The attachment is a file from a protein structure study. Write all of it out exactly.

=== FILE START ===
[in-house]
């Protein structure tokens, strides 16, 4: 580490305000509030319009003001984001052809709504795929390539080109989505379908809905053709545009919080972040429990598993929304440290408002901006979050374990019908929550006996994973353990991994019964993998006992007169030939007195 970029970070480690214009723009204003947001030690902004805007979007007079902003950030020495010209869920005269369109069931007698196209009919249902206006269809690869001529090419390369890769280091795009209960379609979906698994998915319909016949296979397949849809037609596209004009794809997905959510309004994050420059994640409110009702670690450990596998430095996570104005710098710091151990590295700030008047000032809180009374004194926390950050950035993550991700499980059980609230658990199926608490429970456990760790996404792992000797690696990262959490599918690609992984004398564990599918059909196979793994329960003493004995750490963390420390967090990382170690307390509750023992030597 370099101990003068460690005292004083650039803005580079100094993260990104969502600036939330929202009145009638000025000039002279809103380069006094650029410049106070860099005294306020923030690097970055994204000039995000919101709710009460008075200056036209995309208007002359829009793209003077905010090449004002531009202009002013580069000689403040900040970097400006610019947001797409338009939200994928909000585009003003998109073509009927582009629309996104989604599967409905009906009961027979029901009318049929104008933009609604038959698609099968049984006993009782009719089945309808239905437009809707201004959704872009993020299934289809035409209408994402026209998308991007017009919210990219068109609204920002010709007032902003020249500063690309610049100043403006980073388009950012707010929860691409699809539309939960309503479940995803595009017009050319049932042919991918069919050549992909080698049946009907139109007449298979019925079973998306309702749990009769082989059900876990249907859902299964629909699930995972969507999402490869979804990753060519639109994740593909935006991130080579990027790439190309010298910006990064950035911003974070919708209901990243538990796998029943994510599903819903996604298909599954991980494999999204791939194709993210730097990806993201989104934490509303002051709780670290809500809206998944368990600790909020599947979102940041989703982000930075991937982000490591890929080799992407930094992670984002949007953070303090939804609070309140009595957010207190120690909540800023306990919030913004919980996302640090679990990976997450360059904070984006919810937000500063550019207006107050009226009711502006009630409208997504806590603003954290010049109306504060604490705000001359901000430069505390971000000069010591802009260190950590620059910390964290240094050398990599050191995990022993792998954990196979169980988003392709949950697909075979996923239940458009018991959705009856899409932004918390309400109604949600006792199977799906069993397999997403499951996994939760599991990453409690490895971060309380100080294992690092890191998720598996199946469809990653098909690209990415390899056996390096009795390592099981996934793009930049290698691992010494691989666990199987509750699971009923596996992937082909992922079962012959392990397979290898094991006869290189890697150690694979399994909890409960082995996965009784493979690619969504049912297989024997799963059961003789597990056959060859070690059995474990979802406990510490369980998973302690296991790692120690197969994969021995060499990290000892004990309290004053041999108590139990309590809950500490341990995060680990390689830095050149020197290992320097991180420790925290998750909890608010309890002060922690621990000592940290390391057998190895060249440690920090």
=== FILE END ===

[in-house]
């Protein structure tokens, strides 16, 4: 580490305000509030319009003001984001052809709504795929390539080109989505379908809905053709545009919080972040429990598993929304440290408002901006979050374990019908929550006996994973353990991994019964993998006992007169030939007195 970029970070480690214009723009204003947001030690902004805007979007007079902003950030020495010209869920005269369109069931007698196209009919249902206006269809690869001529090419390369890769280091795009209960379609979906698994998915319909016949296979397949849809037609596209004009794809997905959510309004994050420059994640409110009702670690450990596998430095996570104005710098710091151990590295700030008047000032809180009374004194926390950050950035993550991700499980059980609230658990199926608490429970456990760790996404792992000797690696990262959490599918690609992984004398564990599918059909196979793994329960003493004995750490963390420390967090990382170690307390509750023992030597 370099101990003068460690005292004083650039803005580079100094993260990104969502600036939330929202009145009638000025000039002279809103380069006094650029410049106070860099005294306020923030690097970055994204000039995000919101709710009460008075200056036209995309208007002359829009793209003077905010090449004002531009202009002013580069000689403040900040970097400006610019947001797409338009939200994928909000585009003003998109073509009927582009629309996104989604599967409905009906009961027979029901009318049929104008933009609604038959698609099968049984006993009782009719089945309808239905437009809707201004959704872009993020299934289809035409209408994402026209998308991007017009919210990219068109609204920002010709007032902003020249500063690309610049100043403006980073388009950012707010929860691409699809539309939960309503479940995803595009017009050319049932042919991918069919050549992909080698049946009907139109007449298979019925079973998306309702749990009769082989059900876990249907859902299964629909699930995972969507999402490869979804990753060519639109994740593909935006991130080579990027790439190309010298910006990064950035911003974070919708209901990243538990796998029943994510599903819903996604298909599954991980494999999204791939194709993210730097990806993201989104934490509303002051709780670290809500809206998944368990600790909020599947979102940041989703982000930075991937982000490591890929080799992407930094992670984002949007953070303090939804609070309140009595957010207190120690909540800023306990919030913004919980996302640090679990990976997450360059904070984006919810937000500063550019207006107050009226009711502006009630409208997504806590603003954290010049109306504060604490705000001359901000430069505390971000000069010591802009260190950590620059910390964290240094050398990599050191995990022993792998954990196979169980988003392709949950697909075979996923239940458009018991959705009856899409932004918390309400109604949600006792199977799906069993397999997403499951996994939760599991990453409690490895971060309380100080294992690092890191998720598996199946469809990653098909690209990415390899056996390096009795390592099981996934793009930049290698691992010494691989666990199987509750699971009923596996992937082909992922079962012959392990397979290898094991006869290189890697150690694979399994909890409960082995996965009784493979690619969504049912297989024997799963059961003789597990056959060859070690059995474990979802406990510490369980998973302690296991790692120690197969994969021995060499990290000892004990309290004053041999108590139990309590809950500490341990995060680990390689830095050149020197290992320097991180420790925290998750909890608010309890002060922690621990000592940290390391057998190895060249440690920090």